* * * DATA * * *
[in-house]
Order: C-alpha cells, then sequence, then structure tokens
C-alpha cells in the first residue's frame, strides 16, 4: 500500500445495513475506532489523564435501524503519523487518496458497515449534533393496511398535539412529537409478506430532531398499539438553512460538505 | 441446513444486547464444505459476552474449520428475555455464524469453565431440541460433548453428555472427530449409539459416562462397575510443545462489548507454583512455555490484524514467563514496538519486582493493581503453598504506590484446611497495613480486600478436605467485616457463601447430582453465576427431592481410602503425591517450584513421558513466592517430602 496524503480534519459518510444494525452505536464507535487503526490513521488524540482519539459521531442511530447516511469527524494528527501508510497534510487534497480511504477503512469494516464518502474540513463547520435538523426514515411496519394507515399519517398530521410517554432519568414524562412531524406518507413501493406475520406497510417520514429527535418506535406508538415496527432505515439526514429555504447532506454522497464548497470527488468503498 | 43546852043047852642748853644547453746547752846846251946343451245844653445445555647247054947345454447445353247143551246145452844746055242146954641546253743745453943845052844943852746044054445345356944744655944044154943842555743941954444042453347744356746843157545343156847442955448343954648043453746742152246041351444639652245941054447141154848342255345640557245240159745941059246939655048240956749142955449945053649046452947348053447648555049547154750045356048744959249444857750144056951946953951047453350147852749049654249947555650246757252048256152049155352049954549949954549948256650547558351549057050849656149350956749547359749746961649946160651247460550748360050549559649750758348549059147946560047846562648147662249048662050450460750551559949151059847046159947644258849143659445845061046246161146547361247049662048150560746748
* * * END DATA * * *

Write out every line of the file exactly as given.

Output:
[in-house]
Order: C-alpha cells, then sequence, then structure tokens
C-alpha cells in the first residue's frame, strides 16, 4: 500500500445495513475506532489523564435501524503519523487518496458497515449534533393496511398535539412529537409478506430532531398499539438553512460538505 | 441446513444486547464444505459476552474449520428475555455464524469453565431440541460433548453428555472427530449409539459416562462397575510443545462489548507454583512455555490484524514467563514496538519486582493493581503453598504506590484446611497495613480486600478436605467485616457463601447430582453465576427431592481410602503425591517450584513421558513466592517430602 496524503480534519459518510444494525452505536464507535487503526490513521488524540482519539459521531442511530447516511469527524494528527501508510497534510487534497480511504477503512469494516464518502474540513463547520435538523426514515411496519394507515399519517398530521410517554432519568414524562412531524406518507413501493406475520406497510417520514429527535418506535406508538415496527432505515439526514429555504447532506454522497464548497470527488468503498 | 43546852043047852642748853644547453746547752846846251946343451245844653445445555647247054947345454447445353247143551246145452844746055242146954641546253743745453943845052844943852746044054445345356944744655944044154943842555743941954444042453347744356746843157545343156847442955448343954648043453746742152246041351444639652245941054447141154848342255345640557245240159745941059246939655048240956749142955449945053649046452947348053447648555049547154750045356048744959249444857750144056951946953951047453350147852749049654249947555650246757252048256152049155352049954549949954549948256650547558351549057050849656149350956749547359749746961649946160651247460550748360050549559649750758348549059147946560047846562648147662249048662050450460750551559949151059847046159947644258849143659445845061046246161146547361247049662048150560746748